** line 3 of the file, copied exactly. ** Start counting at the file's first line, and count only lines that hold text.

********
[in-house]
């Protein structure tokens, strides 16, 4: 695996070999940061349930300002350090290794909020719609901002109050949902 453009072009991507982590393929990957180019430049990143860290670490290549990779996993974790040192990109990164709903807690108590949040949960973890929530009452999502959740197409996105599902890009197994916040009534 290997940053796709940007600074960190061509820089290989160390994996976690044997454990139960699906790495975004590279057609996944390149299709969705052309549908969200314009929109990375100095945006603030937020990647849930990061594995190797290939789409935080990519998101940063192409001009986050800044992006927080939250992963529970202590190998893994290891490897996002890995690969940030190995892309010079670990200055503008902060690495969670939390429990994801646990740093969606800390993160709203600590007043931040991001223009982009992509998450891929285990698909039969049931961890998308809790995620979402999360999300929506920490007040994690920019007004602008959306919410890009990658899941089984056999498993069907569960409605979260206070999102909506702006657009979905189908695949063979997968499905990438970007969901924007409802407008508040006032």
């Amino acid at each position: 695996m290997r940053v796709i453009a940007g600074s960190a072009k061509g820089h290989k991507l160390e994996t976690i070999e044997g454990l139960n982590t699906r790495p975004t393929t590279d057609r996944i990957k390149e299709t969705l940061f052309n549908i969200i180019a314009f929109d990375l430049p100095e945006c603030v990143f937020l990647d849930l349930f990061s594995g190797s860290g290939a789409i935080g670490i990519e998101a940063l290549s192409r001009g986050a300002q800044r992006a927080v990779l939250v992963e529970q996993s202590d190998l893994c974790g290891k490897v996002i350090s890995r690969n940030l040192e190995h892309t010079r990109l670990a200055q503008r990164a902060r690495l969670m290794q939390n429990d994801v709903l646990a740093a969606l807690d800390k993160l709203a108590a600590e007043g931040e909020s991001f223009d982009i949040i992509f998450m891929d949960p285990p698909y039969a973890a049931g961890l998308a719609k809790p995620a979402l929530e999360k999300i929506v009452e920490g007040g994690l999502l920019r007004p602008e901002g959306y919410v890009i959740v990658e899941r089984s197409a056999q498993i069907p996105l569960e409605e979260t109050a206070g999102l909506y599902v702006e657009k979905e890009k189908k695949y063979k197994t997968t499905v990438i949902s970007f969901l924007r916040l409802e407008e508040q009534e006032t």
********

């Amino acid at each position: 695996m290997r940053v796709i453009a940007g600074s960190a072009k061509g820089h290989k991507l160390e994996t976690i070999e044997g454990l139960n982590t699906r790495p975004t393929t590279d057609r996944i990957k390149e299709t969705l940061f052309n549908i969200i180019a314009f929109d990375l430049p100095e945006c603030v990143f937020l990647d849930l349930f990061s594995g190797s860290g290939a789409i935080g670490i990519e998101a940063l290549s192409r001009g986050a300002q800044r992006a927080v990779l939250v992963e529970q996993s202590d190998l893994c974790g290891k490897v996002i350090s890995r690969n940030l040192e190995h892309t010079r990109l670990a200055q503008r990164a902060r690495l969670m290794q939390n429990d994801v709903l646990a740093a969606l807690d800390k993160l709203a108590a600590e007043g931040e909020s991001f223009d982009i949040i992509f998450m891929d949960p285990p698909y039969a973890a049931g961890l998308a719609k809790p995620a979402l929530e999360k999300i929506v009452e920490g007040g994690l999502l920019r007004p602008e901002g959306y919410v890009i959740v990658e899941r089984s197409a056999q498993i069907p996105l569960e409605e979260t109050a206070g999102l909506y599902v702006e657009k979905e890009k189908k695949y063979k197994t997968t499905v990438i949902s970007f969901l924007r916040l409802e407008e508040q009534e006032t």